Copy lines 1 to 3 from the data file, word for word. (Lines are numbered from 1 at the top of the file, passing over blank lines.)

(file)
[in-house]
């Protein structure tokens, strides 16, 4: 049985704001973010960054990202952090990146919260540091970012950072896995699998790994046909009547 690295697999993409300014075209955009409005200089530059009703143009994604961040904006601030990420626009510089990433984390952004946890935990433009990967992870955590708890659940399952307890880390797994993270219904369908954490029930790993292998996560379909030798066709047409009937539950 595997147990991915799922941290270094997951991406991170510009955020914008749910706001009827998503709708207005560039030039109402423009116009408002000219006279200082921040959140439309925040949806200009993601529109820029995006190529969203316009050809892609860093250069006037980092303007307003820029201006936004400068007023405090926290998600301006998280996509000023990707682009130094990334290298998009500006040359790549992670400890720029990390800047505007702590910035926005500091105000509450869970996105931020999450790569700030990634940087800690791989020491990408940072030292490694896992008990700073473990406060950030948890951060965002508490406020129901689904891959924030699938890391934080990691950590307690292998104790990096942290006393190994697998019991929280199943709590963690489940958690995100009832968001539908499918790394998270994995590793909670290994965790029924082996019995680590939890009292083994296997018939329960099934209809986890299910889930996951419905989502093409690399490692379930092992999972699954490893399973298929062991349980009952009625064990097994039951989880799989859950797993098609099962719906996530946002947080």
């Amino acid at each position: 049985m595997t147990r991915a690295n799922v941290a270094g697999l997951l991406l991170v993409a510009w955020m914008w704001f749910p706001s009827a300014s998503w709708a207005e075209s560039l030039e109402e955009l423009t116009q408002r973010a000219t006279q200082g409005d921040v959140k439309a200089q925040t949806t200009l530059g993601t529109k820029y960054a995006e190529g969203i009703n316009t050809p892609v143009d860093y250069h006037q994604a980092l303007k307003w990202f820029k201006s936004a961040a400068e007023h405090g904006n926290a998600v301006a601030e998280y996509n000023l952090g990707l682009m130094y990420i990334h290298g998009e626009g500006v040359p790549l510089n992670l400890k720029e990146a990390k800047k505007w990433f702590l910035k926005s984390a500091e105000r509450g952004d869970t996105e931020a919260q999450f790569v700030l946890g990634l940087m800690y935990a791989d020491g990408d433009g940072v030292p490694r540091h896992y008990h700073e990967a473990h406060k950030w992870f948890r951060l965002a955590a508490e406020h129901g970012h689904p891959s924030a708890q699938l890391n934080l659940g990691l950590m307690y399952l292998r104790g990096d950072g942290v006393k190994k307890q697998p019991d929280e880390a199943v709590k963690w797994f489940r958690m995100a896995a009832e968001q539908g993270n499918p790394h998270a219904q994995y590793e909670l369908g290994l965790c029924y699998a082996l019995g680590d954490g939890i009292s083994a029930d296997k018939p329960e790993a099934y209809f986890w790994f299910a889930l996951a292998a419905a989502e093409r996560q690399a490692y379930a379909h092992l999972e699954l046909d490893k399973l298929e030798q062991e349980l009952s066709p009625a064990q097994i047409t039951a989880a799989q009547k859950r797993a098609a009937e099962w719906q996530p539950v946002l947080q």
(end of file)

[in-house]
């Protein structure tokens, strides 16, 4: 049985704001973010960054990202952090990146919260540091970012950072896995699998790994046909009547 690295697999993409300014075209955009409005200089530059009703143009994604961040904006601030990420626009510089990433984390952004946890935990433009990967992870955590708890659940399952307890880390797994993270219904369908954490029930790993292998996560379909030798066709047409009937539950 595997147990991915799922941290270094997951991406991170510009955020914008749910706001009827998503709708207005560039030039109402423009116009408002000219006279200082921040959140439309925040949806200009993601529109820029995006190529969203316009050809892609860093250069006037980092303007307003820029201006936004400068007023405090926290998600301006998280996509000023990707682009130094990334290298998009500006040359790549992670400890720029990390800047505007702590910035926005500091105000509450869970996105931020999450790569700030990634940087800690791989020491990408940072030292490694896992008990700073473990406060950030948890951060965002508490406020129901689904891959924030699938890391934080990691950590307690292998104790990096942290006393190994697998019991929280199943709590963690489940958690995100009832968001539908499918790394998270994995590793909670290994965790029924082996019995680590939890009292083994296997018939329960099934209809986890299910889930996951419905989502093409690399490692379930092992999972699954490893399973298929062991349980009952009625064990097994039951989880799989859950797993098609099962719906996530946002947080």
């Amino acid at each position: 049985m595997t147990r991915a690295n799922v941290a270094g697999l997951l991406l991170v993409a510009w955020m914008w704001f749910p706001s009827a300014s998503w709708a207005e075209s560039l030039e109402e955009l423009t116009q408002r973010a000219t006279q200082g409005d921040v959140k439309a200089q925040t949806t200009l530059g993601t529109k820029y960054a995006e190529g969203i009703n316009t050809p892609v143009d860093y250069h006037q994604a980092l303007k307003w990202f820029k201006s936004a961040a400068e007023h405090g904006n926290a998600v301006a601030e998280y996509n000023l952090g990707l682009m130094y990420i990334h290298g998009e626009g500006v040359p790549l510089n992670l400890k720029e990146a990390k800047k505007w990433f702590l910035k926005s984390a500091e105000r509450g952004d869970t996105e931020a919260q999450f790569v700030l946890g990634l940087m800690y935990a791989d020491g990408d433009g940072v030292p490694r540091h896992y008990h700073e990967a473990h406060k950030w992870f948890r951060l965002a955590a508490e406020h129901g970012h689904p891959s924030a708890q699938l890391n934080l659940g990691l950590m307690y399952l292998r104790g990096d950072g942290v006393k190994k307890q697998p019991d929280e880390a199943v709590k963690w797994f489940r958690m995100a896995a009832e968001q539908g993270n499918p790394h998270a219904q994995y590793e909670l369908g290994l965790c029924y699998a082996l019995g680590d954490g939890i009292s083994a029930d296997k018939p329960e790993a099934y209809f986890w790994f299910a889930l996951a292998a419905a989502e093409r996560q690399a490692y379930a379909h092992l999972e699954l046909d490893k399973l298929e030798q062991e349980l009952s066709p009625a064990q097994i047409t039951a989880a799989q009547k859950r797993a098609a009937e099962w719906q996530p539950v946002l947080q």